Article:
During World War II, the German occupation of Luxembourg began in May 1940, when Nazi Germany invaded the Grand Duchy. Luxembourg was first placed under military administration but later turned into a civil administration and eventually annexed directly into Germany when the German Wehrmacht invaded the country on 10 May 1940. As a result, the royal family and government fled to exile in silence. Some people participated in passive resistance while the majority kept their heads down, avoiding conflict with the authorities.
A tiny minority of the population carried out Luxembourg’s resistance. At first, it formed spontaneously and slowly. Beginning in autumn 1940 and continuing through summer 1941, the first groups were formed without coordination and from various motivations, including liberals opposed to anti-Jewish policies and for democracy and conservative Roman Catholics with sometimes more or less national socialist tendencies.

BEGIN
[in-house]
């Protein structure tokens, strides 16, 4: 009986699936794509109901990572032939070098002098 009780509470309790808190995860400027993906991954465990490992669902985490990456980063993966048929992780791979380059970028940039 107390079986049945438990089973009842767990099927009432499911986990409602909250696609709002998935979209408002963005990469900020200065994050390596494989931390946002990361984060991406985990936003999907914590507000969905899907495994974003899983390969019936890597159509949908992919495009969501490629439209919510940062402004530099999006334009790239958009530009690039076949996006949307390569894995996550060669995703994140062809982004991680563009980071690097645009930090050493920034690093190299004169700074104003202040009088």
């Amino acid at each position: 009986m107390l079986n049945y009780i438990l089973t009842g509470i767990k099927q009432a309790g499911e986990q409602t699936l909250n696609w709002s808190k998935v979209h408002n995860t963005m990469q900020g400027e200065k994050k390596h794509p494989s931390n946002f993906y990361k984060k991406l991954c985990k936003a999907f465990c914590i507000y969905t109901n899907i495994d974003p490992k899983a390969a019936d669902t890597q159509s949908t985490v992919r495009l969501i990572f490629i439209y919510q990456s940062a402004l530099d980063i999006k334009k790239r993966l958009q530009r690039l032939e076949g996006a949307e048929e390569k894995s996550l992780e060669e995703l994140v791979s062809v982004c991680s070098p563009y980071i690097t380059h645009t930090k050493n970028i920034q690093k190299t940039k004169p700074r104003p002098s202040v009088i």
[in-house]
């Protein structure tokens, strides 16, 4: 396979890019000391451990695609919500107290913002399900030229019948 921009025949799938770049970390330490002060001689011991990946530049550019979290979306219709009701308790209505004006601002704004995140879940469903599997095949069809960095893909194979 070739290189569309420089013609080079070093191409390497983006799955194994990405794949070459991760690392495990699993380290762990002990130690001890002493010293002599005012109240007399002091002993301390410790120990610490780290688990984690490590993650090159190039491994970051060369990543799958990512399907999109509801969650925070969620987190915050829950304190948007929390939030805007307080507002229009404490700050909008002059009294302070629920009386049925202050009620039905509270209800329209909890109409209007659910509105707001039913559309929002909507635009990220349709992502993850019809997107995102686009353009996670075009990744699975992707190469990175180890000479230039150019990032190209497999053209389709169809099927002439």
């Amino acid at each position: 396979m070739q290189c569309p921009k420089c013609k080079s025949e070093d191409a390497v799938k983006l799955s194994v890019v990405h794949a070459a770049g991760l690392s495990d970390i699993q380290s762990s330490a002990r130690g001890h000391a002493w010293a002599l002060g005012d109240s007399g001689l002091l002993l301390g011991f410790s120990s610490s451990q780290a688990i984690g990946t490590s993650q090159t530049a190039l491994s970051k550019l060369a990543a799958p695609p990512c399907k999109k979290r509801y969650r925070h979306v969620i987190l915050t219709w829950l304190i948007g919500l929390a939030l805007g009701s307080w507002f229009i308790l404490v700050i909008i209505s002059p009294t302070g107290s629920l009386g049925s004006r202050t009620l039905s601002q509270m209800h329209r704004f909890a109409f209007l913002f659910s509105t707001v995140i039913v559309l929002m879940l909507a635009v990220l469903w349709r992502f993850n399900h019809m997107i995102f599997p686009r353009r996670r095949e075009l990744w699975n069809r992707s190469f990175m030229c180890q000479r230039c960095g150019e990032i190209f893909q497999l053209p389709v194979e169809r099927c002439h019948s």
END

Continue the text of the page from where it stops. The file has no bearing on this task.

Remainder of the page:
In September 1944, Allied forces liberated Luxembourg. Luxembourg’s capital city was liberated on 10 September 1944 after U.S. forces entered near Petange on 9 September. A total of 5,700 Luxembourgish citizens died during World War II, representing 2% of the population in 1940, the highest casualty rate in Western Europe.
Below are some stunning vintage photos that show what Luxembourg looked like in 1949. Also, check what Luxembourg looked like in the 1990s.